President Barack Obama today said he would like to see broadband reclassified under Title II, as a means of ensuring the Internet remains free and open.
Given the industry’s resistance to any regulation at all, FCC Chairman Tom Wheeler decided earlier this year to push for Title II reclassification. The entire broadband industry has been implacably hostile to the idea, and in recent weeks, Wheeler has backed off, considering a so-called hybrid approach.
The President said the decision is the FCC’s to make, but his endorsement of Title II reclassification certainly strengthens Wheelers negotiating position.
The issue of reclassification arises from the issue of paid prioritization. AT&T has not engaged in paid prioritization and said it will not, but it appeared to be arguing in favor of paid prioritization when it said it might be interested in user-directed priority.
Verizon Wireless has said it will not engage in paid prioritization, and cable companies (individually, and together through the NCTA), insist they will not either.
What has happened, however, is that some ISPs, Verizon and Comcast being the largest among them, have signed peering agreements with Netflix. This is not paid prioritization, but Netflix is deliberately confusing the issue by claiming it is. Most network neutrality advocates have been charmed by Netflix’s claim.
Wheeler put himself between a rock and a hard place by taking advantage of this confusion. He does indeed want to ensure network neutrality – and Title II reclassification will help give him unambiguous authority to enforce net neutrality rules, but his primary interest in Title II reclassification is to give the FCC unambiguous authority to encourage competition, which is weak in many markets, and lacking in many more.
In a statement released alongside a video presentation, President Obama enumerated the following set of rules he would like the FCC to ensure:
- No blocking. If a consumer requests access to a website or service, and the content is legal, your ISP should not be permitted to block it. That way, every player — not just those commercially affiliated with an ISP — gets a fair shot at your business.
- No throttling. Nor should ISPs be able to intentionally slow down some content or speed up others — through a process often called “throttling” — based on the type of service or your ISP’s preferences.
- Increased transparency. The connection between consumers and ISPs — the so-called “last mile” — is not the only place some sites might get special treatment. So, I am also asking the FCC to make full use of the transparency authorities the court recently upheld, and if necessary to apply net neutrality rules to points of interconnection between the ISP and the rest of the Internet.
- No paid prioritization. Simply put: No service should be stuck in a “slow lane” because it does not pay a fee. That kind of gatekeeping would undermine the level playing field essential to the Internet’s growth. So, as I have before, I am asking for an explicit ban on paid prioritization and any other restriction that has a similar effect.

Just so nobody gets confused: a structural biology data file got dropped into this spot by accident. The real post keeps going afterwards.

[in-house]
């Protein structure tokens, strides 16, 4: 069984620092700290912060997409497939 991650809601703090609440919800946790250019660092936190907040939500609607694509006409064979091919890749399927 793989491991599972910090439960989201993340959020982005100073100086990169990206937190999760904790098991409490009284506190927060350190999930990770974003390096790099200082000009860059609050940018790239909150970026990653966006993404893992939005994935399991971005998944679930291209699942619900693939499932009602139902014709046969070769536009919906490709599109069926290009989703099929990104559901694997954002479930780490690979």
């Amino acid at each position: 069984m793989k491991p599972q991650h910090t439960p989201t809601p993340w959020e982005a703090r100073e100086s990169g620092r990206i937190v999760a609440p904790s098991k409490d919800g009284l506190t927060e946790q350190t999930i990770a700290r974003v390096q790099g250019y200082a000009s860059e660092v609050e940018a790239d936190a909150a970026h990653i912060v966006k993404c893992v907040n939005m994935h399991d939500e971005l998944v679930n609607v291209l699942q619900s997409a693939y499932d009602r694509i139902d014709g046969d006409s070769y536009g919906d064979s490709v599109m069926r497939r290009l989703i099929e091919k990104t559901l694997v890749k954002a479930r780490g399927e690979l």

“For almost a century, our law has recognized that companies who connect you to the world have special obligations not to exploit the monopoly they enjoy over access in and out of your home or business,” Obama said in his statement. “That is why a phone call from a customer of one phone company can reliably reach a customer of a different one, and why you will not be penalized solely for calling someone who is using another provider. It is common sense that the same philosophy should guide any service that is based on the transmission of information — whether a phone call, or a packet of data.”
Industry quickly pushed back. CTIA-The Wireless Association, called Obama’s proposal a “gross overreaction” that would ignore other viewpoints.
“CTIA and its members are committed to delivering an open mobile Internet, but applying last century’s public utility regulation to the dynamic mobile broadband ecosystem puts at risk the investment and innovation which characterizes America’s world-leading $196 billion wireless industry,” said the group’s president and CEO, Meredith Attwell Baker.
NCTA president and CEO Michael Powell wrote, “We are stunned the President would abandon the longstanding, bipartisan policy of lightly regulating the Internet and calling for extreme Title II regulation. The cable industry strongly supports an open Internet, is building an open internet, and strongly believes that over-regulating the fastest growing technology in our history will not advance the cause of Internet freedom. There is no dispute about the propriety of transparency rules and bans on discrimination and blocking. But this tectonic shift in national policy, should it be adopted, would create devastating results.
“Heavily regulating the Internet will lead to slower Internet growth, higher prices for consumers, and the threat of excessive intervention by the government in the working of the Internet. This will also have severe and profound implications internationally, as the United States loses the high ground in arguing against greater control of the Internet by foreign governments. There is no substantive justification for this overreach, and no acknowledgment that it is unlawful to prohibit paid prioritization under Title II. We will fight vigorously against efforts to impose this backwards policy.”
Powell insisted that any action on communications policy should properly be handled by Congress.
Both houses of Congress are now controlled by Republicans.
The Associated Press contributed to this report.
Photo credit: AP
Filed Under: Industry regulations